Six hundred years before Christ would make His providential appearance, a righteous man finds himself in captivity. While exiled, Ezekiel was able to witness the spirit of God in a very intimate way (Ezekiel 1). Even so, he was still living under the thumb of the Babylonians like every other Israelite with him. While under these unideal circumstances though, he is privileged to see awe inspiring visions from God. Have you ever paid attention to the eerie sensations described throughout this book? In Ezekiel 1:4, the prophet feels a great and stormy wind on the bank of the river Chebar. The wind brings with it a massive cloud with fire flashing around it and a substance like glowing metal in the center of it. The wings of the creatures he saw (verse 24) made sounds like that of roaring waters. The voice of the Almighty was like the sound of a great army camp. What sights he was able to see! This great connection to God didn’t take away his pain or sorrow, though.

Chapter 19 is one long lament as Ezekiel cries over his hard-hearted Israelite brothers. Why won’t they listen to him? Even after Ezekiel performs some radical visual illustrations like eating his bread over dung and laying on his side for an entire year, they won’t respond to the “invitation.” How frustrating is that, preachers? God never abandons His faithful servant but His confused prophet is still left to wonder what God is going to do about the mess which makes up his reality. A familiar feeling for many faithful Christians today.  

Never underestimate the hand of the Almighty. This truthful statement can be pulled from Ezekiel 37, when the prophet is taken up and then placed in the middle of a dark valley. Ezekiel is surrounded on all sides by heaps of dry human bones and he’s probably wondering why in the world God has taken him to such a place. The text answers the question by asking a question. God speaks to Ezekiel and says, “Can these dry bones live again?” What an odd thing to ask. However, Ezekiel responds, “Only you know, oh Lord.”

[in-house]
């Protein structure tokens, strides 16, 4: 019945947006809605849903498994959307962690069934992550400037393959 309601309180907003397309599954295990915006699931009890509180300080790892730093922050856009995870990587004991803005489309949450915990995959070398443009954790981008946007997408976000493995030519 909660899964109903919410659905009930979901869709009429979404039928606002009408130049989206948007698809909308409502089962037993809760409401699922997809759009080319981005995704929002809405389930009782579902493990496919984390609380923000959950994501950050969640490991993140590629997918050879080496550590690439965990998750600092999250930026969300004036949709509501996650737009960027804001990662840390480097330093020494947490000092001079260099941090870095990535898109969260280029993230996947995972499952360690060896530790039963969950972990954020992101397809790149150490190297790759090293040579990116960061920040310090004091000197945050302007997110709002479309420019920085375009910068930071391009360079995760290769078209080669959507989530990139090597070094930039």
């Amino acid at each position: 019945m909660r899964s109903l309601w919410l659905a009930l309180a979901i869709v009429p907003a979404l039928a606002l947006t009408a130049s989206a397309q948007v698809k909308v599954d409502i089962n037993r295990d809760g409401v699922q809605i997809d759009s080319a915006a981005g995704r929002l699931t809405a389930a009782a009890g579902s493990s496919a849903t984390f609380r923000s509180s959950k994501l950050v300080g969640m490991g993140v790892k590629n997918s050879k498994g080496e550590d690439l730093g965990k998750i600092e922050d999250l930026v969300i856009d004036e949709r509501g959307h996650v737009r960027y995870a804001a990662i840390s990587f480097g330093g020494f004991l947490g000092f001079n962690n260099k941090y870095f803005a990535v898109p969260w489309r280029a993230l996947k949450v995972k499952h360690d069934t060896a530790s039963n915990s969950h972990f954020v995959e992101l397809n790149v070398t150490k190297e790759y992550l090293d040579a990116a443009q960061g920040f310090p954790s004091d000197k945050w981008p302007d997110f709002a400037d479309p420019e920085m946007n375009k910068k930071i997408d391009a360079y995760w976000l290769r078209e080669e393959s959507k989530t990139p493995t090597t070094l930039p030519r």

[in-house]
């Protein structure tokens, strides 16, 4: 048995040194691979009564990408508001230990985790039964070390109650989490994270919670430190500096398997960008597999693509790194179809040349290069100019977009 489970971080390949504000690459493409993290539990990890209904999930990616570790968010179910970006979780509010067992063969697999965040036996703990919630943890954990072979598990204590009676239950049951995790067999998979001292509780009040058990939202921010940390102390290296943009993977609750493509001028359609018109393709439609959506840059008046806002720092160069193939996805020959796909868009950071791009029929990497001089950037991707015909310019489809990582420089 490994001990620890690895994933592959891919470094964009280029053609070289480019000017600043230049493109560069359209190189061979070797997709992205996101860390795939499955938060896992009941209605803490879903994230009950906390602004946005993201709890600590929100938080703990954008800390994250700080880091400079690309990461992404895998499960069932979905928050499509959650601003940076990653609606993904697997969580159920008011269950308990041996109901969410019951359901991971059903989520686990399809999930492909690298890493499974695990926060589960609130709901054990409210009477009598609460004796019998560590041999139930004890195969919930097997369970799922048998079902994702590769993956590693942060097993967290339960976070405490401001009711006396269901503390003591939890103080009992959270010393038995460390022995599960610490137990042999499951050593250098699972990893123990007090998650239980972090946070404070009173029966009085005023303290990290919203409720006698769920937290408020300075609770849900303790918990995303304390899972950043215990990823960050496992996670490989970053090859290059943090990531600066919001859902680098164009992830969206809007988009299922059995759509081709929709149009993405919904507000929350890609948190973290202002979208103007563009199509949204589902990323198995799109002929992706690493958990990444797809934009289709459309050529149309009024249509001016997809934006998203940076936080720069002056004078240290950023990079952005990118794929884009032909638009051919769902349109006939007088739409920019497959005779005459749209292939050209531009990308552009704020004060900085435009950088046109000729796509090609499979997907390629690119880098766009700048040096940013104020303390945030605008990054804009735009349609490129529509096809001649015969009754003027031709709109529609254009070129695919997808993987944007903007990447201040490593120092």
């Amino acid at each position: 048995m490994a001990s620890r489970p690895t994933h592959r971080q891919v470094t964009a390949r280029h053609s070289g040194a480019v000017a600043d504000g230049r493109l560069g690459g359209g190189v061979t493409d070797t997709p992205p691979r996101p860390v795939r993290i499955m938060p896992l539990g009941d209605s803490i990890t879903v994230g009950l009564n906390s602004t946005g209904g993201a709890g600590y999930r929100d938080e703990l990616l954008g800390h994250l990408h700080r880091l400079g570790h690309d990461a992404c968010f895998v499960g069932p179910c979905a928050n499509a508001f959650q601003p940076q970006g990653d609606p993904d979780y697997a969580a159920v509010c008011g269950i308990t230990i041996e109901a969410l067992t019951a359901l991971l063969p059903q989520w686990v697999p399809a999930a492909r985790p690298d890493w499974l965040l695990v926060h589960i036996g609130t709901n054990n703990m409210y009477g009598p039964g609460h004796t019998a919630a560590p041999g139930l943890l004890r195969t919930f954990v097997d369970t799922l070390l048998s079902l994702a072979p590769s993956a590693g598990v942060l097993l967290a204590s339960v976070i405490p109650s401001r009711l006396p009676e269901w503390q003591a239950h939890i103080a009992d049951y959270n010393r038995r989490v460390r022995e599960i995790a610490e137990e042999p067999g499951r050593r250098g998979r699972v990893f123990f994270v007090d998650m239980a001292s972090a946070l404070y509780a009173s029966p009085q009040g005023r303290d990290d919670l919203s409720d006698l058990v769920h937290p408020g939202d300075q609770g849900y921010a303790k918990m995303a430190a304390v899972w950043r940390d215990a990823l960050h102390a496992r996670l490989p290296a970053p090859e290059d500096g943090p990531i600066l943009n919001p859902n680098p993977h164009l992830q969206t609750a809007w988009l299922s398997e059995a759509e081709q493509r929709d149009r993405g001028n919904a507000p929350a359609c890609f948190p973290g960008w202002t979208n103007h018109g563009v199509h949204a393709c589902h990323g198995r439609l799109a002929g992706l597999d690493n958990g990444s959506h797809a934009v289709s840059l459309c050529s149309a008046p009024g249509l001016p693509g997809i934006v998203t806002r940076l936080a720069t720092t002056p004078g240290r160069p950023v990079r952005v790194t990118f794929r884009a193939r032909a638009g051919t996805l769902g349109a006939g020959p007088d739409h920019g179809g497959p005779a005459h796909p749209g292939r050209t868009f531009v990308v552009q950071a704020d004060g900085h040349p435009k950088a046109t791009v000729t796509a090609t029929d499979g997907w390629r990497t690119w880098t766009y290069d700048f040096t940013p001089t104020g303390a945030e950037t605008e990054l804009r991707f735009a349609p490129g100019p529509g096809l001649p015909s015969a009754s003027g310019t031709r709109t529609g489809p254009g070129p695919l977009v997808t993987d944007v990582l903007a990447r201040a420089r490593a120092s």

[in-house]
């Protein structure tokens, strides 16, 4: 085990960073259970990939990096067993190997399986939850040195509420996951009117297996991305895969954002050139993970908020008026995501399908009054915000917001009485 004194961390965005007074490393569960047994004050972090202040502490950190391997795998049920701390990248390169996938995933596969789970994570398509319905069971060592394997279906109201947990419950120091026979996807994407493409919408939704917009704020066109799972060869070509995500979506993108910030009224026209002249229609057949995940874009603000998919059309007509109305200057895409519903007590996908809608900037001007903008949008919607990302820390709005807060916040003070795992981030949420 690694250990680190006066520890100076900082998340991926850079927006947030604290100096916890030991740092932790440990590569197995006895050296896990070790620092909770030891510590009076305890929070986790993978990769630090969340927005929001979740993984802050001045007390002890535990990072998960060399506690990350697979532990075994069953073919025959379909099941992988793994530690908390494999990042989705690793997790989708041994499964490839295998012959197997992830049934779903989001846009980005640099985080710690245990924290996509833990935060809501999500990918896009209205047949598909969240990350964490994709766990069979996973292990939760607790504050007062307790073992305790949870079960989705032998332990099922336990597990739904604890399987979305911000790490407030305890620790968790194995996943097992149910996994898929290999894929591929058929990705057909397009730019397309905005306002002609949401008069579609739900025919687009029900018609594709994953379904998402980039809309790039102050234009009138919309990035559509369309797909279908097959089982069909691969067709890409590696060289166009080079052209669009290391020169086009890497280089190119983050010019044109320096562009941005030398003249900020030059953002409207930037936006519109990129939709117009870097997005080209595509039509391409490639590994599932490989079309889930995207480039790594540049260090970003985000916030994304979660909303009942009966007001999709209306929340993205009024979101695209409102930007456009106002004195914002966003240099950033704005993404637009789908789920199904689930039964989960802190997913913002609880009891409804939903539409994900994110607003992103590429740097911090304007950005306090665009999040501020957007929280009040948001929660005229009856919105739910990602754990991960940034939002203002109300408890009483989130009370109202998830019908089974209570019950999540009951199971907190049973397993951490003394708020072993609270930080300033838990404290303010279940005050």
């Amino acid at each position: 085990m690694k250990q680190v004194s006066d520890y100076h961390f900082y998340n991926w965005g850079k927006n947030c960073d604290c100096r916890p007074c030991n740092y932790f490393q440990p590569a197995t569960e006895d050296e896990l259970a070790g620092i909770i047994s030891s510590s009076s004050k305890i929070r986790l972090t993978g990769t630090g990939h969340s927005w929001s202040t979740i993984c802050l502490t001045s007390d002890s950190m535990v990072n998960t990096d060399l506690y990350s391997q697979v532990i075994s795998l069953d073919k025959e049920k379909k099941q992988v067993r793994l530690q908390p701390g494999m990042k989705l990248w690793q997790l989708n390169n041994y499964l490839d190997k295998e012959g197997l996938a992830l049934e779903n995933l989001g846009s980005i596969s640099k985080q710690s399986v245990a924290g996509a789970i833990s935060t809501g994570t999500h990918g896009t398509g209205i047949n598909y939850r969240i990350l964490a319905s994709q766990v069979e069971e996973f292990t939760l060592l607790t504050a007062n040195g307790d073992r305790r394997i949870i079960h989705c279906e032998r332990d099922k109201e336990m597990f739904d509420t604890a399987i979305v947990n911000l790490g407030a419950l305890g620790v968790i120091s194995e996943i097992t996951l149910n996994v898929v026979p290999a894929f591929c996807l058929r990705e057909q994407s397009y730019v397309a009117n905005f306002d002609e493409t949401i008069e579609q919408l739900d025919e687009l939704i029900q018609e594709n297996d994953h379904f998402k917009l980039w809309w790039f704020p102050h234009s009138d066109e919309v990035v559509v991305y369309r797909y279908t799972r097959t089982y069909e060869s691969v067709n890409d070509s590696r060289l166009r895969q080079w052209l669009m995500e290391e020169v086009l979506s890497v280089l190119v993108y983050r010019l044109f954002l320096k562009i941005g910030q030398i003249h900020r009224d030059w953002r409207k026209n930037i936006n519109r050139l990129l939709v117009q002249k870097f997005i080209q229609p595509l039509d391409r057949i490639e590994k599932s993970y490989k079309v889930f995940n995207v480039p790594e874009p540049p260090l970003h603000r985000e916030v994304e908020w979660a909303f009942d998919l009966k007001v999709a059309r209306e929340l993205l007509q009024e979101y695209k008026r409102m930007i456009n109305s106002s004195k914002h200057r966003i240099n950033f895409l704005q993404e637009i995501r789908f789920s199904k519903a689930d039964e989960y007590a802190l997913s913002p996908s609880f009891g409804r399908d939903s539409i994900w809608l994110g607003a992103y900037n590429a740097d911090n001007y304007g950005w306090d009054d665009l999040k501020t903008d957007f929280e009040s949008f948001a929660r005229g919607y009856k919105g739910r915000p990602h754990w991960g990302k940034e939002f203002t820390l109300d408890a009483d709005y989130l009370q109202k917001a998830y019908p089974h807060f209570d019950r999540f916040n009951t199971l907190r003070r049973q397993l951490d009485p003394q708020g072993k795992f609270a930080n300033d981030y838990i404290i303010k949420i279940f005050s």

It’s always when we’re deep in the valleys of life that we’re forced to answer the difficult questions about God’s abilities. When we’re surrounded by darkness, the question we have to ask is, “Does God have the power to see me through this?” If you remember, Ezekiel has become frustrated with the fact that Israel just won’t listen to him or Him. He’s lost hope in their ability to change— they’re just too far gone. However, God demonstrates to His prophet in a dramatic way that NOTHING is impossible for Him. 

He doesn’t bring the bones to life in the blink of an eye, but we know He could have. Instead, He allows Ezekiel to hear those bones rattle and to hear the sounds of fibers and flesh sticking together. He wanted to leave an impression on Ezekiel to demonstrate the might of the Almighty. Ezekiel had no idea how those bones came to life, but he knew one thing for certain. God did it. You may not understand why God has allowed you to enter your valley, but you can be certain that He has the power to see you through. You are standing on your two feet because God has given you the strength to do so. God has promised His faithful servants a heavenly light at the end of our tunnels and whatever God says— He will always accomplish (Ezekiel 37:14). 

Jahaziel’s Comforting Message

Jahaziel’s Comforting Message

Neal Pollard